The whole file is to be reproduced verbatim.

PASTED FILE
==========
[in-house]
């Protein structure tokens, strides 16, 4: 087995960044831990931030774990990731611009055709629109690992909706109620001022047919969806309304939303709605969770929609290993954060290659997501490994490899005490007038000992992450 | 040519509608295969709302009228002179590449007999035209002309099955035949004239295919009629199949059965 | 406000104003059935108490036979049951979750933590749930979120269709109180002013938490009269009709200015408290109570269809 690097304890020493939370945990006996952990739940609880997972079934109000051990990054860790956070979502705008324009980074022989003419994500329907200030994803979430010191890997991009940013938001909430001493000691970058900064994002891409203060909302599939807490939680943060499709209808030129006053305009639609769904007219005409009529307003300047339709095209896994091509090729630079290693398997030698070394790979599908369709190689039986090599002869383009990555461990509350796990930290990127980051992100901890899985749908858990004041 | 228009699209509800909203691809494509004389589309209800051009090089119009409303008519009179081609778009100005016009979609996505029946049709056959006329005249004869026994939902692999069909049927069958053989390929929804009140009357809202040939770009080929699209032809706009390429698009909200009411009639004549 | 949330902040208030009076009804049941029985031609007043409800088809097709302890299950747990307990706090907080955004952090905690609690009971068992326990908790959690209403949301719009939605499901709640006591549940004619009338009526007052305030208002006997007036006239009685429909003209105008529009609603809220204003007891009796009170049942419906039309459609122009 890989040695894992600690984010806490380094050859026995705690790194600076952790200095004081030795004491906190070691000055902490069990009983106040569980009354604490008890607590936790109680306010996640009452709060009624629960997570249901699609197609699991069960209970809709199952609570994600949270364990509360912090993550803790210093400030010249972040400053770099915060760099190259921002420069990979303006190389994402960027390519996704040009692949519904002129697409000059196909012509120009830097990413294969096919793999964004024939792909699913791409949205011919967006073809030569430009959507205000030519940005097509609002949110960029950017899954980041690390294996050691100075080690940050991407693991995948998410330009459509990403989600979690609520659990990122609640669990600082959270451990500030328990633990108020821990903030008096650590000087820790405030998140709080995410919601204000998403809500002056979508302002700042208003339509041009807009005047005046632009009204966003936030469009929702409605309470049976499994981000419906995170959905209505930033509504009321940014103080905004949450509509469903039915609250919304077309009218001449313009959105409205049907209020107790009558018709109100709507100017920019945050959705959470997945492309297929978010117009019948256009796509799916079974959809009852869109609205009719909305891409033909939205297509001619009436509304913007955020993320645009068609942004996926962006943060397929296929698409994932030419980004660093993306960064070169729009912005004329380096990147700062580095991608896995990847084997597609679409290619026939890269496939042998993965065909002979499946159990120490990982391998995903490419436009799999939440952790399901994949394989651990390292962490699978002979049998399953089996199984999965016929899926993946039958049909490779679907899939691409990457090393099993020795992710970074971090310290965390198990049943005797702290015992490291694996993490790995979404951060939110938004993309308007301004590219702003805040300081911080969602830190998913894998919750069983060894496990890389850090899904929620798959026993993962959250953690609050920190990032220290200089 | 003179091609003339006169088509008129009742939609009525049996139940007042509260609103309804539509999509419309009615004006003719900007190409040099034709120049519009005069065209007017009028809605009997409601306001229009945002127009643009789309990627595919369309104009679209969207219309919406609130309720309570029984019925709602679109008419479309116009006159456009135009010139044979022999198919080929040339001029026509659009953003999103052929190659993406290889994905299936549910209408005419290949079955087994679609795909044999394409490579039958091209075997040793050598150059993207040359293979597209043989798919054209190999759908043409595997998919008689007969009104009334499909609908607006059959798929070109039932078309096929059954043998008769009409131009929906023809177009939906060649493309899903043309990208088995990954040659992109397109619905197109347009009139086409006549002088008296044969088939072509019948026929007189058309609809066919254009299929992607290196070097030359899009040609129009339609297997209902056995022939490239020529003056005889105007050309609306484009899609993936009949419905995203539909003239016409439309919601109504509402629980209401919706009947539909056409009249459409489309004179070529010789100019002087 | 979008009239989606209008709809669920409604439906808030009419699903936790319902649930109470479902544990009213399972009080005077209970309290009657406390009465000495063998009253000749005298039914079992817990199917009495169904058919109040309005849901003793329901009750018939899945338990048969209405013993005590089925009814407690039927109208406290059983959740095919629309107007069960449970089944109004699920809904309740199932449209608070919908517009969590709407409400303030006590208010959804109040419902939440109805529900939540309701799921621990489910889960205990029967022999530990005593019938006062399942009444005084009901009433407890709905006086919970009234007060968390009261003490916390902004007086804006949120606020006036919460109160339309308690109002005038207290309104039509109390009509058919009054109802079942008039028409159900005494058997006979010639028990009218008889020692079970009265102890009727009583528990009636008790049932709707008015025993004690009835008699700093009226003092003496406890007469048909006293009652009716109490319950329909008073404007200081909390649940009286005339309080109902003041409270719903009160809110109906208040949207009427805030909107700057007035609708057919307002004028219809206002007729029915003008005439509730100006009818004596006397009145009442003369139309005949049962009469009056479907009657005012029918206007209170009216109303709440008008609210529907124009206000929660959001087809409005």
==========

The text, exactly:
[in-house]
């Protein structure tokens, strides 16, 4: 087995960044831990931030774990990731611009055709629109690992909706109620001022047919969806309304939303709605969770929609290993954060290659997501490994490899005490007038000992992450 | 040519509608295969709302009228002179590449007999035209002309099955035949004239295919009629199949059965 | 406000104003059935108490036979049951979750933590749930979120269709109180002013938490009269009709200015408290109570269809 690097304890020493939370945990006996952990739940609880997972079934109000051990990054860790956070979502705008324009980074022989003419994500329907200030994803979430010191890997991009940013938001909430001493000691970058900064994002891409203060909302599939807490939680943060499709209808030129006053305009639609769904007219005409009529307003300047339709095209896994091509090729630079290693398997030698070394790979599908369709190689039986090599002869383009990555461990509350796990930290990127980051992100901890899985749908858990004041 | 228009699209509800909203691809494509004389589309209800051009090089119009409303008519009179081609778009100005016009979609996505029946049709056959006329005249004869026994939902692999069909049927069958053989390929929804009140009357809202040939770009080929699209032809706009390429698009909200009411009639004549 | 949330902040208030009076009804049941029985031609007043409800088809097709302890299950747990307990706090907080955004952090905690609690009971068992326990908790959690209403949301719009939605499901709640006591549940004619009338009526007052305030208002006997007036006239009685429909003209105008529009609603809220204003007891009796009170049942419906039309459609122009 890989040695894992600690984010806490380094050859026995705690790194600076952790200095004081030795004491906190070691000055902490069990009983106040569980009354604490008890607590936790109680306010996640009452709060009624629960997570249901699609197609699991069960209970809709199952609570994600949270364990509360912090993550803790210093400030010249972040400053770099915060760099190259921002420069990979303006190389994402960027390519996704040009692949519904002129697409000059196909012509120009830097990413294969096919793999964004024939792909699913791409949205011919967006073809030569430009959507205000030519940005097509609002949110960029950017899954980041690390294996050691100075080690940050991407693991995948998410330009459509990403989600979690609520659990990122609640669990600082959270451990500030328990633990108020821990903030008096650590000087820790405030998140709080995410919601204000998403809500002056979508302002700042208003339509041009807009005047005046632009009204966003936030469009929702409605309470049976499994981000419906995170959905209505930033509504009321940014103080905004949450509509469903039915609250919304077309009218001449313009959105409205049907209020107790009558018709109100709507100017920019945050959705959470997945492309297929978010117009019948256009796509799916079974959809009852869109609205009719909305891409033909939205297509001619009436509304913007955020993320645009068609942004996926962006943060397929296929698409994932030419980004660093993306960064070169729009912005004329380096990147700062580095991608896995990847084997597609679409290619026939890269496939042998993965065909002979499946159990120490990982391998995903490419436009799999939440952790399901994949394989651990390292962490699978002979049998399953089996199984999965016929899926993946039958049909490779679907899939691409990457090393099993020795992710970074971090310290965390198990049943005797702290015992490291694996993490790995979404951060939110938004993309308007301004590219702003805040300081911080969602830190998913894998919750069983060894496990890389850090899904929620798959026993993962959250953690609050920190990032220290200089 | 003179091609003339006169088509008129009742939609009525049996139940007042509260609103309804539509999509419309009615004006003719900007190409040099034709120049519009005069065209007017009028809605009997409601306001229009945002127009643009789309990627595919369309104009679209969207219309919406609130309720309570029984019925709602679109008419479309116009006159456009135009010139044979022999198919080929040339001029026509659009953003999103052929190659993406290889994905299936549910209408005419290949079955087994679609795909044999394409490579039958091209075997040793050598150059993207040359293979597209043989798919054209190999759908043409595997998919008689007969009104009334499909609908607006059959798929070109039932078309096929059954043998008769009409131009929906023809177009939906060649493309899903043309990208088995990954040659992109397109619905197109347009009139086409006549002088008296044969088939072509019948026929007189058309609809066919254009299929992607290196070097030359899009040609129009339609297997209902056995022939490239020529003056005889105007050309609306484009899609993936009949419905995203539909003239016409439309919601109504509402629980209401919706009947539909056409009249459409489309004179070529010789100019002087 | 979008009239989606209008709809669920409604439906808030009419699903936790319902649930109470479902544990009213399972009080005077209970309290009657406390009465000495063998009253000749005298039914079992817990199917009495169904058919109040309005849901003793329901009750018939899945338990048969209405013993005590089925009814407690039927109208406290059983959740095919629309107007069960449970089944109004699920809904309740199932449209608070919908517009969590709407409400303030006590208010959804109040419902939440109805529900939540309701799921621990489910889960205990029967022999530990005593019938006062399942009444005084009901009433407890709905006086919970009234007060968390009261003490916390902004007086804006949120606020006036919460109160339309308690109002005038207290309104039509109390009509058919009054109802079942008039028409159900005494058997006979010639028990009218008889020692079970009265102890009727009583528990009636008790049932709707008015025993004690009835008699700093009226003092003496406890007469048909006293009652009716109490319950329909008073404007200081909390649940009286005339309080109902003041409270719903009160809110109906208040949207009427805030909107700057007035609708057919307002004028219809206002007729029915003008005439509730100006009818004596006397009145009442003369139309005949049962009469009056479907009657005012029918206007209170009216109303709440008008609210529907124009206000929660959001087809409005």